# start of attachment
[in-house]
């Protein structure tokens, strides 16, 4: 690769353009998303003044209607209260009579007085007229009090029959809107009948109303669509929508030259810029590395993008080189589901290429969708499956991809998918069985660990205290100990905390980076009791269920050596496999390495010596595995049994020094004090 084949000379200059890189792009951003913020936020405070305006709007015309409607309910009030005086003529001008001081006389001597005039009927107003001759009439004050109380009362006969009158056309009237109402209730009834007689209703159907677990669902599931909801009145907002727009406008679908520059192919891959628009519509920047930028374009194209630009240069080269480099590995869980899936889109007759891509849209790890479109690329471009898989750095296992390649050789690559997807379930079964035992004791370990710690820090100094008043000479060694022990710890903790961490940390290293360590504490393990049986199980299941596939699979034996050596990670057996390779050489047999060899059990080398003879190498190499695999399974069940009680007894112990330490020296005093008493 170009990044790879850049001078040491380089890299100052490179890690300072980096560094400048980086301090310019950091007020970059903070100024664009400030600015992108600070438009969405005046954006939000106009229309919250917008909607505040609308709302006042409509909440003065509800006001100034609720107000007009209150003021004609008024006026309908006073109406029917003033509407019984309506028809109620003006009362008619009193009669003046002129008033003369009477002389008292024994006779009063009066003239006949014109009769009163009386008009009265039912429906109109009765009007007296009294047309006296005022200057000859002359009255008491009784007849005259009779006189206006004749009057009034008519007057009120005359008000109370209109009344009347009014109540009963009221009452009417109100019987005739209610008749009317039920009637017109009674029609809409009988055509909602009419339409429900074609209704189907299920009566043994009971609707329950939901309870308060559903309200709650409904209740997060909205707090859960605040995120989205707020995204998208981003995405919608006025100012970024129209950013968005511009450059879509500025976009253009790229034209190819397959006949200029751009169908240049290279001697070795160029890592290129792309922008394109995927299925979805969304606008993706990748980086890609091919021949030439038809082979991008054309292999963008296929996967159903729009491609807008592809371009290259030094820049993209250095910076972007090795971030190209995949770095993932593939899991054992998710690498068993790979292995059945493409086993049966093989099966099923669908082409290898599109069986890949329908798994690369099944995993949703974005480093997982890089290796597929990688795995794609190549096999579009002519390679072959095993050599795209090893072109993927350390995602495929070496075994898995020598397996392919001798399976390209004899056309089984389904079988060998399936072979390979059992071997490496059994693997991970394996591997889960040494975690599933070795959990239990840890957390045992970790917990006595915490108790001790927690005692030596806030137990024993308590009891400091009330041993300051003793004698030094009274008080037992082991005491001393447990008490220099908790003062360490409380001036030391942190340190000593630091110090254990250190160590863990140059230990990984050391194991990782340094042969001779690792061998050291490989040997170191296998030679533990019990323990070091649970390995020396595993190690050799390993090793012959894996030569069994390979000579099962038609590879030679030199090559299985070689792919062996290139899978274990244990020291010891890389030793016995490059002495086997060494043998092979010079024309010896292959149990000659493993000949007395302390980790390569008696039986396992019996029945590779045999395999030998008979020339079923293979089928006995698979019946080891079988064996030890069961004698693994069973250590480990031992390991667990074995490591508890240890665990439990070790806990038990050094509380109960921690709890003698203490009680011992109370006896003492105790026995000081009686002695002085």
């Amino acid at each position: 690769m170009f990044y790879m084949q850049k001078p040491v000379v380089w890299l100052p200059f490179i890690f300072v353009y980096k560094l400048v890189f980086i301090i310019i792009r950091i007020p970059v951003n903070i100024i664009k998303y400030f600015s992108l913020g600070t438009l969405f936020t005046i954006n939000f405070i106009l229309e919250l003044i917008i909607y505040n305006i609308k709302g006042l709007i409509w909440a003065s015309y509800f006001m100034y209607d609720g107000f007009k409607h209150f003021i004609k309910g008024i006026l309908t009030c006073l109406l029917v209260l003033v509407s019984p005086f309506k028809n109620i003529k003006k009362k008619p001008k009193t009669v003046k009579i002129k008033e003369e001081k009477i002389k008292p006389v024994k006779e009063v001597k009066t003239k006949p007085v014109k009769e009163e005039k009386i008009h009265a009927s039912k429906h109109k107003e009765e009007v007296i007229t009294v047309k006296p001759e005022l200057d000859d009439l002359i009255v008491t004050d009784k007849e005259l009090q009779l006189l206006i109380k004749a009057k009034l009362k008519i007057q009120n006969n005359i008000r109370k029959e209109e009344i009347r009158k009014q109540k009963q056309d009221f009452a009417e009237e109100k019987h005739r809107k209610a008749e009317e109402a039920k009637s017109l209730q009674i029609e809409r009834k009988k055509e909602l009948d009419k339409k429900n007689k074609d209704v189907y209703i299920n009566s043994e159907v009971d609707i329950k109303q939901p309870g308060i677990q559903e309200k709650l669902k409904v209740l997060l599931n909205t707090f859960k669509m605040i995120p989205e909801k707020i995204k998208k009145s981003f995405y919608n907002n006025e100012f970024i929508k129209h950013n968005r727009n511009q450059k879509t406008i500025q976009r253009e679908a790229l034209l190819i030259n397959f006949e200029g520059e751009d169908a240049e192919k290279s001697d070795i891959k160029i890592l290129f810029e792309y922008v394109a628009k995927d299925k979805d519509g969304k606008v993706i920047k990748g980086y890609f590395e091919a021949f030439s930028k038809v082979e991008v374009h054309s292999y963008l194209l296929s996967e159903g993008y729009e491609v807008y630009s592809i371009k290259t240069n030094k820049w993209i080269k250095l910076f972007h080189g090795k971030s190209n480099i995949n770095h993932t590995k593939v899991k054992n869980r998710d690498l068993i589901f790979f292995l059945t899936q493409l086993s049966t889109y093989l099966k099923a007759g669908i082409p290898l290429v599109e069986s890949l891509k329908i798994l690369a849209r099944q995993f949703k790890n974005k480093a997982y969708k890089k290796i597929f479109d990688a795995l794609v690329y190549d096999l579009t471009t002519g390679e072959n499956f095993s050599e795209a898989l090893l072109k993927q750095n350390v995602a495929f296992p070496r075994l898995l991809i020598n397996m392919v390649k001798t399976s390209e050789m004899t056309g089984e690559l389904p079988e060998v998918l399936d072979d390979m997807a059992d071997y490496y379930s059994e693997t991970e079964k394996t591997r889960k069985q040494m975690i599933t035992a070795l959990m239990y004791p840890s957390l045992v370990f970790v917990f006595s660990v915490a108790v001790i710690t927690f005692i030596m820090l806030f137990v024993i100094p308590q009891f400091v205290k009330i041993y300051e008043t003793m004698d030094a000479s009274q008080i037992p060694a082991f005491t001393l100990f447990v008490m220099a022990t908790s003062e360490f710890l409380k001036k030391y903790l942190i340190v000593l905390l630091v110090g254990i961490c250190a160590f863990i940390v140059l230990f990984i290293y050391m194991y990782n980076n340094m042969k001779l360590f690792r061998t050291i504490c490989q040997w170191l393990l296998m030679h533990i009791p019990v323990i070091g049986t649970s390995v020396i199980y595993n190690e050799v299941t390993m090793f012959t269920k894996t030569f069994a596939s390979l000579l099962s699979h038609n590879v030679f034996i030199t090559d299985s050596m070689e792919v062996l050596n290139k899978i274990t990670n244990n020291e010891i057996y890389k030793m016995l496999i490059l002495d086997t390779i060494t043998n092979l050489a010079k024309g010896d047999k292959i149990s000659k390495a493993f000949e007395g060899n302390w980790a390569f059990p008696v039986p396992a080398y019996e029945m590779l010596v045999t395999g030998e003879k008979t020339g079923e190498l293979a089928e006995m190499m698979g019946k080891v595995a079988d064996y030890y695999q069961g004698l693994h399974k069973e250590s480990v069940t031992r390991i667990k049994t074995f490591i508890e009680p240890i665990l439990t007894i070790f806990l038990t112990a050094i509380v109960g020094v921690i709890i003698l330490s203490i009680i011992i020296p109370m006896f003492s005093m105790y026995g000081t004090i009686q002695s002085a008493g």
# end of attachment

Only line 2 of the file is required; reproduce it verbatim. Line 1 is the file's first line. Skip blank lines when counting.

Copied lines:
């Protein structure tokens, strides 16, 4: 690769353009998303003044209607209260009579007085007229009090029959809107009948109303669509929508030259810029590395993008080189589901290429969708499956991809998918069985660990205290100990905390980076009791269920050596496999390495010596595995049994020094004090 084949000379200059890189792009951003913020936020405070305006709007015309409607309910009030005086003529001008001081006389001597005039009927107003001759009439004050109380009362006969009158056309009237109402209730009834007689209703159907677990669902599931909801009145907002727009406008679908520059192919891959628009519509920047930028374009194209630009240069080269480099590995869980899936889109007759891509849209790890479109690329471009898989750095296992390649050789690559997807379930079964035992004791370990710690820090100094008043000479060694022990710890903790961490940390290293360590504490393990049986199980299941596939699979034996050596990670057996390779050489047999060899059990080398003879190498190499695999399974069940009680007894112990330490020296005093008493 170009990044790879850049001078040491380089890299100052490179890690300072980096560094400048980086301090310019950091007020970059903070100024664009400030600015992108600070438009969405005046954006939000106009229309919250917008909607505040609308709302006042409509909440003065509800006001100034609720107000007009209150003021004609008024006026309908006073109406029917003033509407019984309506028809109620003006009362008619009193009669003046002129008033003369009477002389008292024994006779009063009066003239006949014109009769009163009386008009009265039912429906109109009765009007007296009294047309006296005022200057000859002359009255008491009784007849005259009779006189206006004749009057009034008519007057009120005359008000109370209109009344009347009014109540009963009221009452009417109100019987005739209610008749009317039920009637017109009674029609809409009988055509909602009419339409429900074609209704189907299920009566043994009971609707329950939901309870308060559903309200709650409904209740997060909205707090859960605040995120989205707020995204998208981003995405919608006025100012970024129209950013968005511009450059879509500025976009253009790229034209190819397959006949200029751009169908240049290279001697070795160029890592290129792309922008394109995927299925979805969304606008993706990748980086890609091919021949030439038809082979991008054309292999963008296929996967159903729009491609807008592809371009290259030094820049993209250095910076972007090795971030190209995949770095993932593939899991054992998710690498068993790979292995059945493409086993049966093989099966099923669908082409290898599109069986890949329908798994690369099944995993949703974005480093997982890089290796597929990688795995794609190549096999579009002519390679072959095993050599795209090893072109993927350390995602495929070496075994898995020598397996392919001798399976390209004899056309089984389904079988060998399936072979390979059992071997490496059994693997991970394996591997889960040494975690599933070795959990239990840890957390045992970790917990006595915490108790001790927690005692030596806030137990024993308590009891400091009330041993300051003793004698030094009274008080037992082991005491001393447990008490220099908790003062360490409380001036030391942190340190000593630091110090254990250190160590863990140059230990990984050391194991990782340094042969001779690792061998050291490989040997170191296998030679533990019990323990070091649970390995020396595993190690050799390993090793012959894996030569069994390979000579099962038609590879030679030199090559299985070689792919062996290139899978274990244990020291010891890389030793016995490059002495086997060494043998092979010079024309010896292959149990000659493993000949007395302390980790390569008696039986396992019996029945590779045999395999030998008979020339079923293979089928006995698979019946080891079988064996030890069961004698693994069973250590480990031992390991667990074995490591508890240890665990439990070790806990038990050094509380109960921690709890003698203490009680011992109370006896003492105790026995000081009686002695002085």